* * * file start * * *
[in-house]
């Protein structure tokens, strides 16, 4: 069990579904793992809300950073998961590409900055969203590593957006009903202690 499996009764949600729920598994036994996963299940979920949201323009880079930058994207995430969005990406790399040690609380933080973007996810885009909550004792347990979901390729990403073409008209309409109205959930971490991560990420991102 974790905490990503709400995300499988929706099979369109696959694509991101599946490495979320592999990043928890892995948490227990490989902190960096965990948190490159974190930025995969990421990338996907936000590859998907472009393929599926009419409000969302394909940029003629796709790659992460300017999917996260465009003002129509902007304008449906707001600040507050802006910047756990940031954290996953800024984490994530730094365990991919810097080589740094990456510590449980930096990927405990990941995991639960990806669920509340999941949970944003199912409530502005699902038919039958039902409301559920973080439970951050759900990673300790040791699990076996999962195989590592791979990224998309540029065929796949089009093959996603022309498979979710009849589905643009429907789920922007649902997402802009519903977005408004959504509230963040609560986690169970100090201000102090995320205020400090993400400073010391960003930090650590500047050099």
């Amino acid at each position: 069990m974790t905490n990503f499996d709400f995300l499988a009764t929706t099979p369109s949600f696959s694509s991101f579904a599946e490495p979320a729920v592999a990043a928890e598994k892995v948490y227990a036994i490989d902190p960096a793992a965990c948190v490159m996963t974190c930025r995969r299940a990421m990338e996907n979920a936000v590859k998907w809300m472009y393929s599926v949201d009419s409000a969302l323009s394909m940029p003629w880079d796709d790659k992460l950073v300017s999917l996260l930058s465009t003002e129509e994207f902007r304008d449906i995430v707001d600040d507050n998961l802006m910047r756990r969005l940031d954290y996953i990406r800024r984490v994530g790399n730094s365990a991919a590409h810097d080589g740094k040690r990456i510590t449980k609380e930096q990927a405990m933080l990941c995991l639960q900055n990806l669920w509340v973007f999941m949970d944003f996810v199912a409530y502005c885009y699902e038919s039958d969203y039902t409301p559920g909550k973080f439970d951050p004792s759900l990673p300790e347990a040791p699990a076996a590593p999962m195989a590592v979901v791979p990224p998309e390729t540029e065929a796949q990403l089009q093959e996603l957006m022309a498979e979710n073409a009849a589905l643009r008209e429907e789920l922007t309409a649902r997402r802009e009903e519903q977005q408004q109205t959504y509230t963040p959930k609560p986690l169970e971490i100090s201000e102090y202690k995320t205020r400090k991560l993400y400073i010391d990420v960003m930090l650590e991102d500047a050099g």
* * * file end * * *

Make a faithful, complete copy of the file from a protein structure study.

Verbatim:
[in-house]
């Protein structure tokens, strides 16, 4: 069990579904793992809300950073998961590409900055969203590593957006009903202690 499996009764949600729920598994036994996963299940979920949201323009880079930058994207995430969005990406790399040690609380933080973007996810885009909550004792347990979901390729990403073409008209309409109205959930971490991560990420991102 974790905490990503709400995300499988929706099979369109696959694509991101599946490495979320592999990043928890892995948490227990490989902190960096965990948190490159974190930025995969990421990338996907936000590859998907472009393929599926009419409000969302394909940029003629796709790659992460300017999917996260465009003002129509902007304008449906707001600040507050802006910047756990940031954290996953800024984490994530730094365990991919810097080589740094990456510590449980930096990927405990990941995991639960990806669920509340999941949970944003199912409530502005699902038919039958039902409301559920973080439970951050759900990673300790040791699990076996999962195989590592791979990224998309540029065929796949089009093959996603022309498979979710009849589905643009429907789920922007649902997402802009519903977005408004959504509230963040609560986690169970100090201000102090995320205020400090993400400073010391960003930090650590500047050099």
């Amino acid at each position: 069990m974790t905490n990503f499996d709400f995300l499988a009764t929706t099979p369109s949600f696959s694509s991101f579904a599946e490495p979320a729920v592999a990043a928890e598994k892995v948490y227990a036994i490989d902190p960096a793992a965990c948190v490159m996963t974190c930025r995969r299940a990421m990338e996907n979920a936000v590859k998907w809300m472009y393929s599926v949201d009419s409000a969302l323009s394909m940029p003629w880079d796709d790659k992460l950073v300017s999917l996260l930058s465009t003002e129509e994207f902007r304008d449906i995430v707001d600040d507050n998961l802006m910047r756990r969005l940031d954290y996953i990406r800024r984490v994530g790399n730094s365990a991919a590409h810097d080589g740094k040690r990456i510590t449980k609380e930096q990927a405990m933080l990941c995991l639960q900055n990806l669920w509340v973007f999941m949970d944003f996810v199912a409530y502005c885009y699902e038919s039958d969203y039902t409301p559920g909550k973080f439970d951050p004792s759900l990673p300790e347990a040791p699990a076996a590593p999962m195989a590592v979901v791979p990224p998309e390729t540029e065929a796949q990403l089009q093959e996603l957006m022309a498979e979710n073409a009849a589905l643009r008209e429907e789920l922007t309409a649902r997402r802009e009903e519903q977005q408004q109205t959504y509230t963040p959930k609560p986690l169970e971490i100090s201000e102090y202690k995320t205020r400090k991560l993400y400073i010391d990420v960003m930090l650590e991102d500047a050099g």